A man practices tightening a SOF tourniquet over his pants around his upper leg before he goes hunting.

Expert Advice on Using a SOF Tourniquet to Stop Leg Bleeding

The proper application of a SOF tourniquet to your leg (or a friend’s) in a crisis can sway the odds between survival and fatality. Learn the essentials here.

Knowing how to apply a SOF tourniquet to your own leg in an emergency can be the difference between life and death.

I don’t say that to be dramatic. The primary purpose of a tourniquet is to stop life-threatening and trauma-induced external bleeding. Being able to act quickly and with confidence when applying a tourniquet is a critical wilderness survival skill.

As hunters and outdoorsmen, we spend lots of time alone or in small groups that can quickly become separated. It’s important to know how to apply a SOF tourniquet to save yourself — or others — in the event of an emergency situation in the field.

Keep scrolling to learn how to use the SOF tactical tourniquet in your hunting first aid kit safely and correctly.

Quote: Expert Advice on Using a SOF Tourniquet to Stop Leg Bleeding

Preparing for Tourniquet Application

Before applying a SOF tourniquet, remove any obstructions from the affected leg, such as your cell phone, keys, or pocket knife, and have both hands free and available. (Keep your cell phone close — you may need it to call for help later.)

Slide the buckle on the tourniquet apart by pushing at an angle. Then, slip the tourniquet underneath the natural arch of your knee. Once the tourniquet is under your knee, you can “seesaw” it upward by sliding the tourniquet back and forth until it’s at least two fingers above the wound — higher is okay if necessary.

Applying the Tourniquet on Your Leg

Once the SOF tourniquet is in place above the wound (again, at least two fingers above), buckle it and take out the slack. From there, pull up on the windlass and twist it until the bleeding stops.

There are two methods for securing the windlass: a C-clamp and a triangle backup. I recommend using both methods to ensure the SOF tourniquet stays in place. If you’re traveling down a mountain or through a dense forest and the windlass hits something hard enough, the C-clamp could loosen, and the bleeding could continue without your knowledge if you don’t secure the triangle backup.

Applying the Tourniquet on Someone Else’s Leg

While it’s crucial to understand how to apply a SOF tourniquet to your leg, it’s just as important to know how to apply one on your hunting partner’s leg.

Like applying a SOF tourniquet on yourself, take it apart, place it under the knee, “seesaw” it to two fingers above the wound, and secure the tourniquet. However, if the injury is less severe — the leg is primarily intact, no bones are sticking out, and the leg is lying at a normal angle — you can slide the entire SOF tourniquet over the casualty’s leg.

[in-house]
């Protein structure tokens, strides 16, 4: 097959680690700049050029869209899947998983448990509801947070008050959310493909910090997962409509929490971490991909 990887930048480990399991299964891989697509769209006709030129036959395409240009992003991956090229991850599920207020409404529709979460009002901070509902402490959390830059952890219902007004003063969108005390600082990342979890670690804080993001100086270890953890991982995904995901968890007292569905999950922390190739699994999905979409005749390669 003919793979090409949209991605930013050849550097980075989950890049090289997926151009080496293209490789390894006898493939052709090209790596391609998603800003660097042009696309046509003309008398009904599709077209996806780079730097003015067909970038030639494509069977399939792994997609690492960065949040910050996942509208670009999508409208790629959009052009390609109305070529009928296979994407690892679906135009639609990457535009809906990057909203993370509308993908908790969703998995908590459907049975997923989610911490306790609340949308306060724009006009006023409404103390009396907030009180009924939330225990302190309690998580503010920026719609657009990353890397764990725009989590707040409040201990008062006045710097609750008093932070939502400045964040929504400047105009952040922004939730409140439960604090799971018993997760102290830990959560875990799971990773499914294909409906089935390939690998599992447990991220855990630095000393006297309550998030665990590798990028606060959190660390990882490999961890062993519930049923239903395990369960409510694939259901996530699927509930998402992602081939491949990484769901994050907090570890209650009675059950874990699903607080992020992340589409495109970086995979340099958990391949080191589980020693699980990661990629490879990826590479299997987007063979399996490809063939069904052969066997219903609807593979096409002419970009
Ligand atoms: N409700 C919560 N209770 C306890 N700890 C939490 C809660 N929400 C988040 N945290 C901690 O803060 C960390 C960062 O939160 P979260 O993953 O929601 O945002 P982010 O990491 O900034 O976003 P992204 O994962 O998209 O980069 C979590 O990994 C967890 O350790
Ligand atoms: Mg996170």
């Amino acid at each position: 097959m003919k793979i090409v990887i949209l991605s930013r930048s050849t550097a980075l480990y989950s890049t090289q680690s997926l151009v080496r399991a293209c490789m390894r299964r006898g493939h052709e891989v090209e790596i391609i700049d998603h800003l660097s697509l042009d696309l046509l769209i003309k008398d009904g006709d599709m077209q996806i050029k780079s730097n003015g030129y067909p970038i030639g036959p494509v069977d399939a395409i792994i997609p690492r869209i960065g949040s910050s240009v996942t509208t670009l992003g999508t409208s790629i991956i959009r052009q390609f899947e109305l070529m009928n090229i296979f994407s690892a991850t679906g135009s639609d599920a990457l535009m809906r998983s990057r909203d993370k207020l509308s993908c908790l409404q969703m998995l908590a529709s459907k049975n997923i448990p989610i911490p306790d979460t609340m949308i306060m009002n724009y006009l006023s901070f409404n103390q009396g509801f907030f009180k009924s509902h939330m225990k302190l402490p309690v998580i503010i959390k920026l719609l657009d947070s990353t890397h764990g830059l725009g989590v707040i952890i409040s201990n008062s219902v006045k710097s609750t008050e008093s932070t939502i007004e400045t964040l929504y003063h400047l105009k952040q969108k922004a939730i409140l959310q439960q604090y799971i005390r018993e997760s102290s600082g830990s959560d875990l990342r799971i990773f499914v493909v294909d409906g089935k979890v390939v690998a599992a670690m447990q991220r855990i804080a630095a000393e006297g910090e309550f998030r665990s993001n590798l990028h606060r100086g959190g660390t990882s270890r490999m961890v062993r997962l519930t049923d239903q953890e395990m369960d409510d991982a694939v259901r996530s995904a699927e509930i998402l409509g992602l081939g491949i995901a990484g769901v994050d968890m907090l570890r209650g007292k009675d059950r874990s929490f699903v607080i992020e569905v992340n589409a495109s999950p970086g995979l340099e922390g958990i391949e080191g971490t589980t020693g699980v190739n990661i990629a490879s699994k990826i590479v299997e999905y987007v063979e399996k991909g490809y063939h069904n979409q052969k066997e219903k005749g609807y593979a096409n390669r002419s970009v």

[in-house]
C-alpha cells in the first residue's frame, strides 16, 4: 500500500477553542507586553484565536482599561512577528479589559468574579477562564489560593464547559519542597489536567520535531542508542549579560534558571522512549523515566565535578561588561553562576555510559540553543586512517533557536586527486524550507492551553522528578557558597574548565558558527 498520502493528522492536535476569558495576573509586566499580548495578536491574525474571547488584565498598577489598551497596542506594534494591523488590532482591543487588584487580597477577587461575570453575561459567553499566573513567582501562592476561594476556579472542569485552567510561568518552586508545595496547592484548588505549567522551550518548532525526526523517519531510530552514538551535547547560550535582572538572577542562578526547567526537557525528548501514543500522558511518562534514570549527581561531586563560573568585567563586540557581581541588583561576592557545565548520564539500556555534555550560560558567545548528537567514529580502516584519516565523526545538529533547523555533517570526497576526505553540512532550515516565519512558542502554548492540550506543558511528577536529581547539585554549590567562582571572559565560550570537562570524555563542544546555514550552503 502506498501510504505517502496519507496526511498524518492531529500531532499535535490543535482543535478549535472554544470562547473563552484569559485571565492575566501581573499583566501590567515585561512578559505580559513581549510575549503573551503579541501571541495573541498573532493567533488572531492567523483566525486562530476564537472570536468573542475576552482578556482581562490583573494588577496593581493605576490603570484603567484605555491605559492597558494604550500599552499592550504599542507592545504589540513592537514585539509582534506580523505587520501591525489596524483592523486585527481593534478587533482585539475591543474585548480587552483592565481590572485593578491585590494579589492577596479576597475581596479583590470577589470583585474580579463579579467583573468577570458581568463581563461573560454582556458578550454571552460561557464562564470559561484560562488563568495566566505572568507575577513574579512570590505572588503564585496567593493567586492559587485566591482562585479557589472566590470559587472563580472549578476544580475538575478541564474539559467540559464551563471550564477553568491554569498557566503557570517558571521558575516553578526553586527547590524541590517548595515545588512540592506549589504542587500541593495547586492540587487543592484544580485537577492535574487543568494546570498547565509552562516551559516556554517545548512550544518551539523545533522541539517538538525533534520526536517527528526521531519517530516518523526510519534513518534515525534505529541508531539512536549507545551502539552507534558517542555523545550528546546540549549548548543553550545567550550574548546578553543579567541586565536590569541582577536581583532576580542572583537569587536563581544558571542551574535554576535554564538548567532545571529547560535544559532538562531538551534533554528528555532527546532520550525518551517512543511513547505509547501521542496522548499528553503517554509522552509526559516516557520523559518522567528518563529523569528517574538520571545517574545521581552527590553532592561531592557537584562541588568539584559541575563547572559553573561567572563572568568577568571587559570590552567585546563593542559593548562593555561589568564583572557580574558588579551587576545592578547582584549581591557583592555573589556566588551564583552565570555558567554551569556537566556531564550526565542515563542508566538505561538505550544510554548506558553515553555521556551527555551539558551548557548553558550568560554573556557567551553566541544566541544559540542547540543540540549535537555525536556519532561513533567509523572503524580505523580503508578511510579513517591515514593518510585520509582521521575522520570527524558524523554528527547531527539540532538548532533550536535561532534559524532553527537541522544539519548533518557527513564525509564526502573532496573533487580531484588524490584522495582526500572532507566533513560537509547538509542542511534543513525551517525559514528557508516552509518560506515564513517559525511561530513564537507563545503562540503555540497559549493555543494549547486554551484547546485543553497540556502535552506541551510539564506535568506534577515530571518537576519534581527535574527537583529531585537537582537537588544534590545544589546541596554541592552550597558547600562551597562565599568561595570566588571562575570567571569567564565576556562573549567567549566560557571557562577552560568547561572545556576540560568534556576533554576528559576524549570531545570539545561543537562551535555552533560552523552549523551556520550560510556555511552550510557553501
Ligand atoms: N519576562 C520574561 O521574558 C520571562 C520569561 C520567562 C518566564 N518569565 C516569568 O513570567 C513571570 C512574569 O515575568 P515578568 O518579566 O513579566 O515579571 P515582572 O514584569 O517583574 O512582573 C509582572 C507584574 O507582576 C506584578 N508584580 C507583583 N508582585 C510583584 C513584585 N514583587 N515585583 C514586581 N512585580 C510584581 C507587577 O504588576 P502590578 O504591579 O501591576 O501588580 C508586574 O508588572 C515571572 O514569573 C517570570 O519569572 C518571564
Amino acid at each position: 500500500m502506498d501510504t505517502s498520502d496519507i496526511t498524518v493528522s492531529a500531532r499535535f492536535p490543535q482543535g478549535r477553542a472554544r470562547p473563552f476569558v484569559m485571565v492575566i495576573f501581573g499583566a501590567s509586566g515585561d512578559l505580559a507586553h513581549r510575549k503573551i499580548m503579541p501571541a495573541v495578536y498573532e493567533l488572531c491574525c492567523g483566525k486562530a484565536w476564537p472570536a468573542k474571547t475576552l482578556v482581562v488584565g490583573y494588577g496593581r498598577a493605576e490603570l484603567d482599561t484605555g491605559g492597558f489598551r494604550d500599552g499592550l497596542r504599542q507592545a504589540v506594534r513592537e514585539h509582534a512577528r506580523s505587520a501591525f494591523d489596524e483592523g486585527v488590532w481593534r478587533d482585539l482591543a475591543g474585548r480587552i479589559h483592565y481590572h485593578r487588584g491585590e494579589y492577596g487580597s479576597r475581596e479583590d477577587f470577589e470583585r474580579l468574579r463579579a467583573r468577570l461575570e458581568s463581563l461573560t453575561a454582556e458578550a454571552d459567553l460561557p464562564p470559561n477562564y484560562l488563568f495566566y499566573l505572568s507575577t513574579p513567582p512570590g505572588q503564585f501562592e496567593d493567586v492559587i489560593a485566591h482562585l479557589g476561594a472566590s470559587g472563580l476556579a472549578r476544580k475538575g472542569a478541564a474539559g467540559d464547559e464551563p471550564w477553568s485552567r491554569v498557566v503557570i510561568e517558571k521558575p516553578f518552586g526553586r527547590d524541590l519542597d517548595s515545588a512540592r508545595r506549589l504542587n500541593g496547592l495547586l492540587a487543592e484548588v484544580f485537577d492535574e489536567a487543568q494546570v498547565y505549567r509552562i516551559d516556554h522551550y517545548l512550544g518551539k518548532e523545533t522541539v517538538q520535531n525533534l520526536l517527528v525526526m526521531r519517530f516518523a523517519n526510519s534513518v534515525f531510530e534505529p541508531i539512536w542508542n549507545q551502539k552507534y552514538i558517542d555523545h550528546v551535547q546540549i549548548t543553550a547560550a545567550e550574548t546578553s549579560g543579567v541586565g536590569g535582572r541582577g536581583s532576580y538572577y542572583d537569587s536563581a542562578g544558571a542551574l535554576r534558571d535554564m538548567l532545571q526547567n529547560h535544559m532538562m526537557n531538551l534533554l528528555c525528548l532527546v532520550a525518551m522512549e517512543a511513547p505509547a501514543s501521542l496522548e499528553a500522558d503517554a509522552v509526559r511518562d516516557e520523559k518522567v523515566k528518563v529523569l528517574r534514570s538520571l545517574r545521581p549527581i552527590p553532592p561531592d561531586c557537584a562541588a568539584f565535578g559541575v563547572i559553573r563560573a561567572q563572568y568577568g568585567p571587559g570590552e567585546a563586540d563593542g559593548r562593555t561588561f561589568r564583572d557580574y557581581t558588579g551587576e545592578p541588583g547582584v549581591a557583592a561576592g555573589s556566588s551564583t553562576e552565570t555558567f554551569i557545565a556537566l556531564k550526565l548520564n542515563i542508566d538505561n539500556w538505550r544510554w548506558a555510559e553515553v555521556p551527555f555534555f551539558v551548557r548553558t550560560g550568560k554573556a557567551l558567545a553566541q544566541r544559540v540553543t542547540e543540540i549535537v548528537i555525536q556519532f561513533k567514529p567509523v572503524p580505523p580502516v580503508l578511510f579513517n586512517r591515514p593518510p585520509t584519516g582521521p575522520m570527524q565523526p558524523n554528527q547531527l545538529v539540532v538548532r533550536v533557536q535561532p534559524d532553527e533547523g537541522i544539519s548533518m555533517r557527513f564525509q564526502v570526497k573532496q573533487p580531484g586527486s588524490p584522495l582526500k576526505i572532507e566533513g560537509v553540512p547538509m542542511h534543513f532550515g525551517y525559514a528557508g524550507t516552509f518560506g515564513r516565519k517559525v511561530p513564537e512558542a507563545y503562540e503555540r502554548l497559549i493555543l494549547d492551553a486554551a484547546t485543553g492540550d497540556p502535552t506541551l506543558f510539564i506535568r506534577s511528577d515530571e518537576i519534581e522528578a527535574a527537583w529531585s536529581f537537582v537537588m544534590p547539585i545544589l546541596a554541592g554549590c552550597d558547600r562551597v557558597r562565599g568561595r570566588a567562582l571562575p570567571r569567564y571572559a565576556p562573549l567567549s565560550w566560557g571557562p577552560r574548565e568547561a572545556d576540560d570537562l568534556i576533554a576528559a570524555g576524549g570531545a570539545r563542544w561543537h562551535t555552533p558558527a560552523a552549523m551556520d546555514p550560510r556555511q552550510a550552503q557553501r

If you’re struggling to find the source of the bleeding, ask the person where they feel pain, pulsing, tingling, or numbing.

Slide the tourniquet carefully over the person’s leg to ensure it doesn’t get twisted on the way up. Once it’s at least two fingers above the wound, grab the windlass, remove the slack from the tourniquet, and twist the windlass until the bleeding stops. Then, secure the windlass with the C-clamp and triangle backup, and help the casualty find medical attention.

Infographic: Expert Advice on Using a SOF Tourniquet to Stop Leg Bleeding

Checking Tourniquet Effectiveness

You can tell a SOF tourniquet is working properly when the bleeding substantially slows or stops. You can also feel for a pulse without removing the person’s clothing to determine if a SOF tourniquet is effective.

If you can feel a pulse, arterial blood is still making its way past the tourniquet, meaning the tourniquet is ineffective. If you don’t feel a pulse, the SOF tourniquet is restricting blood flow to the injury — the mark of an effective tourniquet.

Keep track of how long the tourniquet has been in place after it’s applied. If possible, write the time the tourniquet was applied on the patient’s forehead so the medical staff can see it when you arrive for help. A SOF tourniquet shouldn’t be in place for longer than two hours, so time is of the essence once the tourniquet is applied.

Tourniquet Application: Final Thoughts

If you’re a hunter or outdoorsman, it’s crucial to understand how to apply a SOF tourniquet to yourself and others. In the event of a gunshot, knife wound, or other emergency situation that causes uncontrollable bleeding, knowing how to apply a SOF tourniquet can save a life.

Before your next hunting trip, practice tourniquet self-application at home to ensure you have the basics down and can apply a tourniquet to your leg (and someone else’s leg) quickly, correctly, and efficiently.


by Josh Smith, Master Bladesmith and Founder of Montana Knife Company